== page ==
It is perfectly normal for everyone to adapt to what is real, what is happening now, how one survives generally. The mind pays close attention to how life plays out on a second by second basis. The skills needed to sustain status quo are memorized not unlike the muscle memory of pianist Jon Baptiste when his fingers know just where to go in the midst of a rapid jazz piece.
The brain is so quick to learn what counts that it can subconsciously drive your car for you while you do meditation because there is nothing to think about.
What do you do to occupy yourself while the dishwasher does the dishes, the clothes washer/drier does the clothes, the furnace creates heat, the air conditioner cools, the car walks for you, cabinet doors close themselves, cars will soon drive themselves, the grocery store provides food and elementary school teachers need not talk to students anymore because a computer screen does it for them.
More than likely, you have chunk time to watch television (while the mind tends to other things.) No fault is intended to ourselves. We live the way our environment suggests we live. Our awareness becomes fixed on present circumstances. Mariner suggests that disconnecting that fixation, sort of like taking off your reading glasses, and focusing on another existential reality may be an interesting experience. For example, what if there were no electricity, public water systems or grocery stores? Not even bicycles?
Plough Magazine has published an article that focuses on that very idea. It is an essay written by Mark Boyle, an economist who decided to live without money. Here is a paragraph:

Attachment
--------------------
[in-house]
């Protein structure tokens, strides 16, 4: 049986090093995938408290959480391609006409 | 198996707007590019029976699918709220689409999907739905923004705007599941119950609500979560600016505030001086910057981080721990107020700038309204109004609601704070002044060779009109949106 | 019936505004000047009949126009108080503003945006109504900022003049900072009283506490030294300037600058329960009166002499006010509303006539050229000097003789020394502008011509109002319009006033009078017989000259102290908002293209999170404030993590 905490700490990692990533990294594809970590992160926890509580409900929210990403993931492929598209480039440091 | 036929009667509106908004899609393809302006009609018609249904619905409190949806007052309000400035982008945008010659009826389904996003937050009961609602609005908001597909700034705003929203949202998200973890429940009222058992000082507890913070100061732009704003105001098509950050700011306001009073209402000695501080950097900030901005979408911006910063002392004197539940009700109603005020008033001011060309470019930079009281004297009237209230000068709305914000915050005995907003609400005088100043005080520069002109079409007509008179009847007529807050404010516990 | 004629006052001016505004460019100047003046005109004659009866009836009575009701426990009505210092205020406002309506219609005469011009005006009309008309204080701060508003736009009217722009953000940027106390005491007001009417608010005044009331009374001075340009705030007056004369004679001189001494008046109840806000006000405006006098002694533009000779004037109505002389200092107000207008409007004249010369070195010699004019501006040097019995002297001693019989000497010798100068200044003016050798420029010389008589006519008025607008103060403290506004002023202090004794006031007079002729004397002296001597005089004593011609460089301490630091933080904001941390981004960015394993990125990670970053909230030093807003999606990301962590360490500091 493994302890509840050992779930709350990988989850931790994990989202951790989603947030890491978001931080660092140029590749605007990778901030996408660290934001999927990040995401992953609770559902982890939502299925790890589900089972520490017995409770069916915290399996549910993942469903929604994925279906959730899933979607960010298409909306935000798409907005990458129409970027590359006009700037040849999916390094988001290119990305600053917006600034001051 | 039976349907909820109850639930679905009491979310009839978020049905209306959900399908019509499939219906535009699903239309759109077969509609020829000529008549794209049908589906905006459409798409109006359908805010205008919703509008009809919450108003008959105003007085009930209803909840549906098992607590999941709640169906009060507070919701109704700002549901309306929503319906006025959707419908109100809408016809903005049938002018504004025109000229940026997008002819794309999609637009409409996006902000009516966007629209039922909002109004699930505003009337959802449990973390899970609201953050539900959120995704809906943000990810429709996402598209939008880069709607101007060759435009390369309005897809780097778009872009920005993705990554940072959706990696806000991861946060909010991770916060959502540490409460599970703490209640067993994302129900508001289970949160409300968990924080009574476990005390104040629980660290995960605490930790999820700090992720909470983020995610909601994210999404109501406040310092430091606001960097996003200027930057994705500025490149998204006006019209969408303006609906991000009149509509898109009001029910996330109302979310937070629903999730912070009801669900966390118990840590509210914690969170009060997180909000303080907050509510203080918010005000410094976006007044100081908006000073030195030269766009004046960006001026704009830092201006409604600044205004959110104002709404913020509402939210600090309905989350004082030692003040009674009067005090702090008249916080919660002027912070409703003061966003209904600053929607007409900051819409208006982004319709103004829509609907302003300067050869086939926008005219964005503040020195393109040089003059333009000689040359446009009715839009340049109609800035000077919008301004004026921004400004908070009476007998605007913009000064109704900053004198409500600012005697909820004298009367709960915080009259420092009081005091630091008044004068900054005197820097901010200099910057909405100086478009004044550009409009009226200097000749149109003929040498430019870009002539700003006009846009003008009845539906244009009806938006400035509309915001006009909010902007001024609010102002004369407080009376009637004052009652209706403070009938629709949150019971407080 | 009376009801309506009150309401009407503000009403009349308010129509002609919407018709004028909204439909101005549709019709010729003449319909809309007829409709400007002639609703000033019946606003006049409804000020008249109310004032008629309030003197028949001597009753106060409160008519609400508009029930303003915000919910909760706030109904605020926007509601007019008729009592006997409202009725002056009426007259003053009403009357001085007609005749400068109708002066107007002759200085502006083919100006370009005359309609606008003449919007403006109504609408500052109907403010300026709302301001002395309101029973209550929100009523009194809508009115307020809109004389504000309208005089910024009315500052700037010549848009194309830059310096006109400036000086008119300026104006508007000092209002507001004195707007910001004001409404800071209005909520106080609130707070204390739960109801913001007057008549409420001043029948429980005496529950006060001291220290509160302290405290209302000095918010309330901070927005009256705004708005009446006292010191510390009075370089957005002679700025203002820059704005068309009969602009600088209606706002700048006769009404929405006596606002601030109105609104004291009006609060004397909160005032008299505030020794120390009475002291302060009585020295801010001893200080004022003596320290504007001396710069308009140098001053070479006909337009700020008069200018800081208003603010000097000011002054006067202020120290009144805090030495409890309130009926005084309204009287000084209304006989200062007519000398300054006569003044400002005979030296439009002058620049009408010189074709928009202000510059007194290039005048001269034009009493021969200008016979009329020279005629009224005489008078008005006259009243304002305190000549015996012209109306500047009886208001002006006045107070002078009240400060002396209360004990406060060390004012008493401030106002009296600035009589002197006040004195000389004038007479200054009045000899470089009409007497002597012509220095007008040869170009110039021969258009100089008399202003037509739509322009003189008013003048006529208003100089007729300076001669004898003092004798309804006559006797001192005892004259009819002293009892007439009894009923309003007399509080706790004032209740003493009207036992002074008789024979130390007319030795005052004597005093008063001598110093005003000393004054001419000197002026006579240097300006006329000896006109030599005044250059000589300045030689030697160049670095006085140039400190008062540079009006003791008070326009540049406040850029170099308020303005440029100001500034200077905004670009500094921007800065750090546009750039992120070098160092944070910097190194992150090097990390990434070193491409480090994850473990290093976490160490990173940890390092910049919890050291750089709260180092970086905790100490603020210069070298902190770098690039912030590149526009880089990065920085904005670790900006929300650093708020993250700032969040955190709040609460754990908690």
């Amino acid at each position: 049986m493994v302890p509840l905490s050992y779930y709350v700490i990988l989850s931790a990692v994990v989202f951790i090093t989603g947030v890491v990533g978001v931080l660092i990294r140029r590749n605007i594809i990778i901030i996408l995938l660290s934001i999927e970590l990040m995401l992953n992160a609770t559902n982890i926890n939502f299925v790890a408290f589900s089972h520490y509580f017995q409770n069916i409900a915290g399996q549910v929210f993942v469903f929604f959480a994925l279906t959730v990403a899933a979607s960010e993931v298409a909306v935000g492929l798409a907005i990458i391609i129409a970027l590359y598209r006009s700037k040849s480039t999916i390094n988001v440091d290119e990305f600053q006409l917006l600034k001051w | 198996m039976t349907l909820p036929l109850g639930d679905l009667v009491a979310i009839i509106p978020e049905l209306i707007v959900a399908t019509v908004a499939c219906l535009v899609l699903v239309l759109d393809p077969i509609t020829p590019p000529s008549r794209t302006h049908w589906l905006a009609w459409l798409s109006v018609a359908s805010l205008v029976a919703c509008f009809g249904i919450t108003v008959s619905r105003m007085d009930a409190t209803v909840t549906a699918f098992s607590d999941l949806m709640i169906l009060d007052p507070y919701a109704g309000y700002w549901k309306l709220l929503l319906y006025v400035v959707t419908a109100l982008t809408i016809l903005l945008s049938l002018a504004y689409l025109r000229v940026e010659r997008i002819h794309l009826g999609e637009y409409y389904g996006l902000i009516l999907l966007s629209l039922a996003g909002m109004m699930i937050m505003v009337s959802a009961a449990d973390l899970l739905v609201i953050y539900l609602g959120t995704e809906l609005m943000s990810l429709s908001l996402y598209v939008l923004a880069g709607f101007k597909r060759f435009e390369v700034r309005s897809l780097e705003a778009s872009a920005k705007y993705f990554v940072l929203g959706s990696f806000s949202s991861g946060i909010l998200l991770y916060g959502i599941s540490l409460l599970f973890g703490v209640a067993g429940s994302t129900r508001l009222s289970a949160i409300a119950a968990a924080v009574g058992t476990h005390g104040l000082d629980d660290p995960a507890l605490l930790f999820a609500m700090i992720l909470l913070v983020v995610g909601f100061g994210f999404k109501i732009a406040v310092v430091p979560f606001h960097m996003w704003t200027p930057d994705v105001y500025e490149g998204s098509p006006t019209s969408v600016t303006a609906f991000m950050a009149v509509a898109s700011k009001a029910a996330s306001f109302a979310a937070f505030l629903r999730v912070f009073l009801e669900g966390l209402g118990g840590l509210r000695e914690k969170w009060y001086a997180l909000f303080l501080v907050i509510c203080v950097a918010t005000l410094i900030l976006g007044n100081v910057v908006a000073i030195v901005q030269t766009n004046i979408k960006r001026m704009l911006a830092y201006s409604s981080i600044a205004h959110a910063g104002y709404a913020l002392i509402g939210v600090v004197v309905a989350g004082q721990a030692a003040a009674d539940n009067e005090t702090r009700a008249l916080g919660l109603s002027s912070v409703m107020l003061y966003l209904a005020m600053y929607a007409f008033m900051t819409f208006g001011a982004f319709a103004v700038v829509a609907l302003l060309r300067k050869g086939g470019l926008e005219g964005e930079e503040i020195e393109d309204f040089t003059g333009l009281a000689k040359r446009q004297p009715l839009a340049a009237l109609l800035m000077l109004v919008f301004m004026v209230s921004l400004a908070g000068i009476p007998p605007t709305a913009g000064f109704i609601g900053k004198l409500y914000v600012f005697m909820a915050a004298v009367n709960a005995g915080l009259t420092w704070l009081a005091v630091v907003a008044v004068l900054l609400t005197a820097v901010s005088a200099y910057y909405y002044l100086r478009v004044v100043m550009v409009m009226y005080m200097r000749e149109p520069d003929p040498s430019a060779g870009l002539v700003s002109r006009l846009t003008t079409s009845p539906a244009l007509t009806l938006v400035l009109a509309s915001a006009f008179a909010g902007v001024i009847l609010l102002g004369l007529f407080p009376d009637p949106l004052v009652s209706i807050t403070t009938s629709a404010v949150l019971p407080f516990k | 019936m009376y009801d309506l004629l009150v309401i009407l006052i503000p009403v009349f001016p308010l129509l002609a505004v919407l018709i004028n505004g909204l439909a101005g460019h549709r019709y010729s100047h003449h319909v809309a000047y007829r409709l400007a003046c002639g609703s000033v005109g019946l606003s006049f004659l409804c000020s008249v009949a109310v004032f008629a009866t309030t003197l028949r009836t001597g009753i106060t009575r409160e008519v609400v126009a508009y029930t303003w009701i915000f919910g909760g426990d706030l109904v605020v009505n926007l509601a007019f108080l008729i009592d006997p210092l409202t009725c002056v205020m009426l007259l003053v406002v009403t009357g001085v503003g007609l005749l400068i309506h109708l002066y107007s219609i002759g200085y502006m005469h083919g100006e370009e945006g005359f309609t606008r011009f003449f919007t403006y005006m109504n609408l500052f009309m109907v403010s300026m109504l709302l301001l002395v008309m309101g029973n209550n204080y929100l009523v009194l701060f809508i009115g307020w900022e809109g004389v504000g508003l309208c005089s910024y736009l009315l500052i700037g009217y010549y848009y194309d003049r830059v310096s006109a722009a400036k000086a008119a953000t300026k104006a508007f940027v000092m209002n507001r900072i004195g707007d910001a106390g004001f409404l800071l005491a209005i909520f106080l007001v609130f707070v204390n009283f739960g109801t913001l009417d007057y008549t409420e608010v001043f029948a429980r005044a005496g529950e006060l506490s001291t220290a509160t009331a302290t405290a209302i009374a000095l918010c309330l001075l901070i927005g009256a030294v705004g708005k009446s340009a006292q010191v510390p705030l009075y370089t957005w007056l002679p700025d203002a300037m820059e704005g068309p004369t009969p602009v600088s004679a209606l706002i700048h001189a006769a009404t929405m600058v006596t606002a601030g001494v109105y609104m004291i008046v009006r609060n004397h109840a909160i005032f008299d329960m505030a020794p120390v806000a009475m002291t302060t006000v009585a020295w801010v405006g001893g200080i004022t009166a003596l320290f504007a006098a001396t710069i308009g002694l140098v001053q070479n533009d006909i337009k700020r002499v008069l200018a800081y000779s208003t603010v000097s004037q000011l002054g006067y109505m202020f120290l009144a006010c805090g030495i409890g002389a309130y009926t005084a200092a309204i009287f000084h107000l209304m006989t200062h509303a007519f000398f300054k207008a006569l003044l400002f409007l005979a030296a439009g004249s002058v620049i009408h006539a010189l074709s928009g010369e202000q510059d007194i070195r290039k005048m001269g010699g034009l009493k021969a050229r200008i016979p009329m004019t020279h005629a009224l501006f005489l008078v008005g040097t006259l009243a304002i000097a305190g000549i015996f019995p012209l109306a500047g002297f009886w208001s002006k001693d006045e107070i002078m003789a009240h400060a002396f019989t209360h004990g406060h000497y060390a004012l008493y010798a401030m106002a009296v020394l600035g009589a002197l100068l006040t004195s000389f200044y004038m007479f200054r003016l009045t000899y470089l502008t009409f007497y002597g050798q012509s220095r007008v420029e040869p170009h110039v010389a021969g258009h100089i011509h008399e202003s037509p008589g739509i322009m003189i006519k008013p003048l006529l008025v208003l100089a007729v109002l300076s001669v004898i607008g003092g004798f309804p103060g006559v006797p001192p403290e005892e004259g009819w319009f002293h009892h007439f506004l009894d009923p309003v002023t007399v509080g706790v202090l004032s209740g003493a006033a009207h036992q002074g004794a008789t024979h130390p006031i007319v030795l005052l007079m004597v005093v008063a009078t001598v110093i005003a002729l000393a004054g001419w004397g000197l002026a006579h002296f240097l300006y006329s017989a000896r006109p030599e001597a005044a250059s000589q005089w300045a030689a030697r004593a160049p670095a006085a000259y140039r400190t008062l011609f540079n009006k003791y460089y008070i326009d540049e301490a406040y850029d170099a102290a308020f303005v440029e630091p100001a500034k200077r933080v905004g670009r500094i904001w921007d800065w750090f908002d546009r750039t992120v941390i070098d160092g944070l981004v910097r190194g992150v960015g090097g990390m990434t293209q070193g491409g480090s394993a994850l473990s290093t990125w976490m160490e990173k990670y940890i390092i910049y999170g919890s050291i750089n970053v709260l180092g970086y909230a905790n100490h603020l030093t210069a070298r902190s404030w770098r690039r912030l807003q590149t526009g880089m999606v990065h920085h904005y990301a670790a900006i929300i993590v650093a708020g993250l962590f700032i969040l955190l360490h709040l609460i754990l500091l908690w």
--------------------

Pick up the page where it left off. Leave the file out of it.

“I came to the sobering conclusion that at the heart of our ecological, geopolitical, social, and cultural malaise was our extreme disconnection from the sources of what we consume. Money, I reasoned, allowed us to never have to come eye-to-eye with the consequences of our consumerist ways. The wider the degrees of separation, the more room for abuse.”
“. . . surprisingly, over time I found my reasons slowly change. They now have less to do with saving the world, and much more to do with savoring the world. The world needs savoring.”
“it’s off to the spring to fetch the day’s washing and drinking water. Along the way I meet and chat with neighbors. After that it could be any number of things: making cider, hauling logs from the forest, sawing and chopping them by hand, foraging plants and berries, manuring vegetable beds, planting trees, skinning a roadkill pheasant or deer, planting seeds, weeding the herb garden, washing in the lake, whittling a spoon. Or any of a hundred other things modernity had once done for me.”
Mariner is sympathetic to preindustrial society, feeling that industrialization destroys the biosphere as much as it simplifies human life. For example, human activity has driven over 16,000 species to extinction and now the planet itself isn’t too happy. He had a pleasant read of the article and urges the reader to read it as well:
 Mothers with toddlers, oddly enough, seem to have no modern replacement for childcare thereby requiring the mind to take care of itself.
 The Way Home: Tales from a Life without Technology (Oneworld, 2019) , on which this article is based. He lives in Ireland.